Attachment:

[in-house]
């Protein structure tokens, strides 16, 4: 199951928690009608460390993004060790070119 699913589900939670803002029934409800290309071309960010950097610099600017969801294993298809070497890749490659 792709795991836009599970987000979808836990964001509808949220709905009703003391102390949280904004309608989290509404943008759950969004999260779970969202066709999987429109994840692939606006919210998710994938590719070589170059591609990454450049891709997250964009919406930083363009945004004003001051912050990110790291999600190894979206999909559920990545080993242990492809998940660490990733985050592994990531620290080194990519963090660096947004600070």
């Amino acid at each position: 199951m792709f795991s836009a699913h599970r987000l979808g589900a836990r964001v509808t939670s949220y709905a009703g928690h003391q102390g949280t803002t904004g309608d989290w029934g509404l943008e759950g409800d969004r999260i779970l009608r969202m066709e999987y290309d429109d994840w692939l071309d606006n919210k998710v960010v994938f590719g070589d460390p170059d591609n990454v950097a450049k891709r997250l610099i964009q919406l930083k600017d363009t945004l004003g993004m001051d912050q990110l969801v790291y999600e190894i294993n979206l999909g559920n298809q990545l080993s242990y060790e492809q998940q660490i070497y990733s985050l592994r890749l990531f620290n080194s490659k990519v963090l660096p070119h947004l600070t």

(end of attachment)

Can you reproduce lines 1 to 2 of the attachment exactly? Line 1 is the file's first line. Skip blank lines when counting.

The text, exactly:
[in-house]
């Protein structure tokens, strides 16, 4: 199951928690009608460390993004060790070119 699913589900939670803002029934409800290309071309960010950097610099600017969801294993298809070497890749490659 792709795991836009599970987000979808836990964001509808949220709905009703003391102390949280904004309608989290509404943008759950969004999260779970969202066709999987429109994840692939606006919210998710994938590719070589170059591609990454450049891709997250964009919406930083363009945004004003001051912050990110790291999600190894979206999909559920990545080993242990492809998940660490990733985050592994990531620290080194990519963090660096947004600070």